Reconciliation Day – A Day of Celebration

September 30th will be National Day for Truth and Reconciliation. This year it should be a day of celebration. Parliament declared September 30 a holiday soon after the nation was […]

September 30th will be National Day for Truth and Reconciliation. This year it should be a day of celebration.

Parliament declared September 30 a holiday soon after the nation was convulsed by the shocking claim that 215 residential students had been somehow killed and secretly buried, with the forced help of children “as young as six” in an apple orchard on the Kamloops school grounds.

As a result, the first Truth and Reconciliation Day was a somber occasion, as even more sensational claims of “missing children” and secret burials staggered the nation. Churches were burned by outraged vigilantes, and many people – especially Roman Catholics – lived in fear and shame. Catholic hate crimes skyrocketed 260%. Flags were lowered, and tears were shed. Parliament even passed a shocking motion – declaring that residential schools were to be “described” as genocide – based on these unvetted claims of secret burials, unmarked graves and missing children.

The mood of the country was dark, as Canadians waited anxiously for excavations and exhumations that would prove or disprove the truth of these horrible claims of “25,000, and maybe more” of these “missing” children.

But the excavations that were carried out proved the exact opposite: there were no bodies, no secret burials. These hearsay stories about murderous priests burying children in secrecy were simply untrue – just conspiracy theories and urban legends. Most readers are aware of the recent excavations at Pine Creek, Manitoba that yielded no human remains. But most are not aware that there have been many other excavations as well –  at Brantford, Shubenecadie, Camsell, Kupers Island, Grouard, McGill University and elsewhere that have all proven that there were no graves where stories running rampant in the communities said there were. In every one of those cases, community residents were absolutely convinced that there were graves there. Excavation proved that there weren’t.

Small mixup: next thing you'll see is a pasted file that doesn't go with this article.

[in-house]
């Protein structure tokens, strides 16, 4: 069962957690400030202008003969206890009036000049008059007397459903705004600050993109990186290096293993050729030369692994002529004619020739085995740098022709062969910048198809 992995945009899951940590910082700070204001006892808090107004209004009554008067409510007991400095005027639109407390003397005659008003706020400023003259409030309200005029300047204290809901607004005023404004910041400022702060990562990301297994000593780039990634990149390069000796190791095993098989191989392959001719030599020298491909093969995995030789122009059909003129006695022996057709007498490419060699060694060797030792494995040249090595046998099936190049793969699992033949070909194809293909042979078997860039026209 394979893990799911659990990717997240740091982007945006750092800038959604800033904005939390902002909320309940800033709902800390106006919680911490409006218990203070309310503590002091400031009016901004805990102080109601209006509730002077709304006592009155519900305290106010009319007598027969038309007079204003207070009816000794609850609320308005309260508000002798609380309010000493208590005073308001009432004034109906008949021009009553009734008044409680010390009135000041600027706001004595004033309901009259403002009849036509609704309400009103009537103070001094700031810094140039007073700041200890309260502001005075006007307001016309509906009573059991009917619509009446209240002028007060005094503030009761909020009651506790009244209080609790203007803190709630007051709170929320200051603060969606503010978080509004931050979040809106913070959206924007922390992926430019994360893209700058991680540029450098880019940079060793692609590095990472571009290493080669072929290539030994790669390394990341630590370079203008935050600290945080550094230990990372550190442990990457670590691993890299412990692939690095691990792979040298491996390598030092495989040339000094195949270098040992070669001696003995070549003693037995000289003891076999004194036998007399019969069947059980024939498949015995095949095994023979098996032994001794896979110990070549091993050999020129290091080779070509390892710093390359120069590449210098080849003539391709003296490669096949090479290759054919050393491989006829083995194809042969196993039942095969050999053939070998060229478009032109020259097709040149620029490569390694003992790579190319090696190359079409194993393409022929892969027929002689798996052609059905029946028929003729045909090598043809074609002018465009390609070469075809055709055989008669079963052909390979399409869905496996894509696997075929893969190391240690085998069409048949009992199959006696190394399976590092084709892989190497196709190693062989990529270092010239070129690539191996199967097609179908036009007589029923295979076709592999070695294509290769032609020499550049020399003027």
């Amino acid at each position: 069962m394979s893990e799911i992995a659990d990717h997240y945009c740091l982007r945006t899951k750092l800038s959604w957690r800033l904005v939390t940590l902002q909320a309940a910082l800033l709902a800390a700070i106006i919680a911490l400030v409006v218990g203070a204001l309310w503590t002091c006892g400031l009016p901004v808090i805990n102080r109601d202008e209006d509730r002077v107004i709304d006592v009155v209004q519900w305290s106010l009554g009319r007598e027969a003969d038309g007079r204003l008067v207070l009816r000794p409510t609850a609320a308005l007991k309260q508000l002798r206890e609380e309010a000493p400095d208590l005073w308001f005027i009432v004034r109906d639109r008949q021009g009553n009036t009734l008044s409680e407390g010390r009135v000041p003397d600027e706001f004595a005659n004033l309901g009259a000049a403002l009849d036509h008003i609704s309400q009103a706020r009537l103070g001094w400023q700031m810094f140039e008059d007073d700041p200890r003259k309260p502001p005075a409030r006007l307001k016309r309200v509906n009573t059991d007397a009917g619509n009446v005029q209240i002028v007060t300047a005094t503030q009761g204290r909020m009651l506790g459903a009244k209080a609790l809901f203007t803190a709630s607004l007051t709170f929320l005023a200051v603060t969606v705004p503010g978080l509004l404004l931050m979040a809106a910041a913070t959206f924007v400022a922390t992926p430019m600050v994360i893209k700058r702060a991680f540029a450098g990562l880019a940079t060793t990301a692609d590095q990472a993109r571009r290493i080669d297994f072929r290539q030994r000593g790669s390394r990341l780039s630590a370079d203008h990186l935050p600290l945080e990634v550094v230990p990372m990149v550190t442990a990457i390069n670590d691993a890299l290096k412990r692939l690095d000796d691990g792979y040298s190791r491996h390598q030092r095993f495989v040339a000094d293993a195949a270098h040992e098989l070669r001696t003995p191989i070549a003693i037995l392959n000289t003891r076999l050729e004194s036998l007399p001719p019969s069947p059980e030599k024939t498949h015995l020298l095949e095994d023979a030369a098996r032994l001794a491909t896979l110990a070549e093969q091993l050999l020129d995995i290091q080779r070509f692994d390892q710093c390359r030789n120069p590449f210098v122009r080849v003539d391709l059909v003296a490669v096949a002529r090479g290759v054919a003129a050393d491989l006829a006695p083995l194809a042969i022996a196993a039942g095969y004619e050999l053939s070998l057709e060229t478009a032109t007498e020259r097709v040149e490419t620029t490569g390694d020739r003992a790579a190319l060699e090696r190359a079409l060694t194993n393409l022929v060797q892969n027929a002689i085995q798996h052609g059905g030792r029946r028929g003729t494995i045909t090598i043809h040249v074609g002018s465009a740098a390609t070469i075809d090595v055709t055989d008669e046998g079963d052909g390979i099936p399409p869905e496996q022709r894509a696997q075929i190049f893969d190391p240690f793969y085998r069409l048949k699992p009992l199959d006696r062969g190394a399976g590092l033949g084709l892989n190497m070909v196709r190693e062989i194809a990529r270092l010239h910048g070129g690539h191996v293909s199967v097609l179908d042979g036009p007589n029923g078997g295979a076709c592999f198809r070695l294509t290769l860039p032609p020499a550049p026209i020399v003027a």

The original Kamloops claim was based mainly on the faulty opinion of a radar operator who had neglected to check for previous excavations in the apple orchard area she searched. Had she done so she would almost certainly have found that what she thought might be graves was almost certainly a 1924 septic trench installation.

The only other “evidence” for the Kamloops claim, and all of the other copy-cat claims that followed, were hearsay stories that had circulated in the communities. We now know that most of those stories had been actively promoted by a defrocked minister by the name of Kevin Annett. His wild stories of murderous, secretly-burying priests had thoroughly infected indigenous communities. Respected investigative reporter, Terry Glavin, exposed this charlatan years ago.

For reasons that are now hard to understand, indigenous and non-indigenous Canadians fell for these baseless stories. One reason was the fact that both the mainstream media and our own political leaders found it convenient to pretend to believe the false stories. Glavin does a takedown of both in his brave National Post “Year of the Graves”.

The good news is that it is becoming clearer by the day that these stories of “missing children” who were somehow killed and secretly buried under sinister circumstances are, and have always been……stories. Just stories. Like the game of “Telephone” they have proliferated and been exaggerated over the years – taking on a life of their own – simply because no one has held the storytellers to account. No one has asked “Where is the evidence?” Our legacy media, which is normally quick to question most claims, seems to blindly accept any indigenous claim.